While one may at first congratulate anyone able to persuade their employer to pay money for nothing, such workers report the dire effect spending large portions of their waking hours doing things they know are of little or no consequence has on their mental health. This phenomenon causes other problems, for example presenteeism in workers who are aware there is ever increasing competition for fewer ’good’ jobs, and that they must win the favour of their employer. Speaking of The Meritocracy Trap at the LSE, Daniel Markovits noted stark increases in the working day for skilled professionals: where previously a banker could spend the afternoon in the pub, now they work until 2am. This occurs at the same time as many are underemployed, unable to find sufficient work to support an adequate standard of living. This poses questions of the traditionally understood efficiency of capitalism; such that one may posit that Britain’s productivity problem is exacerbated by the increasing disconnect between effort expended and output achieved.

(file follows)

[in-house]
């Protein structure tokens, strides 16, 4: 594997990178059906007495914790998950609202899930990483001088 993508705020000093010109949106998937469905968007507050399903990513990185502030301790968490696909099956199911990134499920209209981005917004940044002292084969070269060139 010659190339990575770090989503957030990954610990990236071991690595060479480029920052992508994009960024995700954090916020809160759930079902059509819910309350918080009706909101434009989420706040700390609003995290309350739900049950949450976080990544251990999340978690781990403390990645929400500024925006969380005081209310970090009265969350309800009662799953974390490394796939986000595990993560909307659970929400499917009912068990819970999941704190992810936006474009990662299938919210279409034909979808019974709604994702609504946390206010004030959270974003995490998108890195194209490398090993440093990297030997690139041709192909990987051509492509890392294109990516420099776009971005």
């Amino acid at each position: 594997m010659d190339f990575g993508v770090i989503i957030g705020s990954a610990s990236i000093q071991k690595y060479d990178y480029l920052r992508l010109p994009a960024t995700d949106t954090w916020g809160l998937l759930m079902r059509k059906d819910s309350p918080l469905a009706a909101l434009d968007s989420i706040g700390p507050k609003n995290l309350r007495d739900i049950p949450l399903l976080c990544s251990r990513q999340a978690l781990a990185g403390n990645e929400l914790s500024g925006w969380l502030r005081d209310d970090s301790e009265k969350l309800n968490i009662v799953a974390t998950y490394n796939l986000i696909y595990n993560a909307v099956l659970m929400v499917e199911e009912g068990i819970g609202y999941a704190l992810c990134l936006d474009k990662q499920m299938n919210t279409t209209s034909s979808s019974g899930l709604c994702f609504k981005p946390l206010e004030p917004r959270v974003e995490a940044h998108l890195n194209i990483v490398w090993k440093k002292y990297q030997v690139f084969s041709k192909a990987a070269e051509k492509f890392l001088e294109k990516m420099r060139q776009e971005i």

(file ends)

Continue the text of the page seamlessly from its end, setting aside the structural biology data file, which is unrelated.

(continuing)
Of course, labour law’s seeming inability to fulfil its previously understood role of rebalancing unequal power arises not from an accident of legal history, but from political ideology and dominant conceptions of labour, community, and society. While there is much being done, not least by the Fabian Society, in reexamining the role of collective and individual labour protections in light of automation, there is a valid conversation to be had about the wider trends in 21st century work. The questions above are just some of those one may consider in this discussion, which should acknowledge the benefits of flexibility and automation alongside their potential ill-effects. The political class is increasingly aware, and there exists ever more vigorous public debate. There is therefore great potential for futures thinking to explore how demographic, technological and societal changes may exacerbate existing difficulties, and play a role in what comes next.
John Morgan is a lawyer, originally from Scotland but now based in London, who is interested in both the theoretical and practical impact of automation and flexibility on the world of work. He frequently writes on this and other labour law subjects, covering both the UK and US perspectives.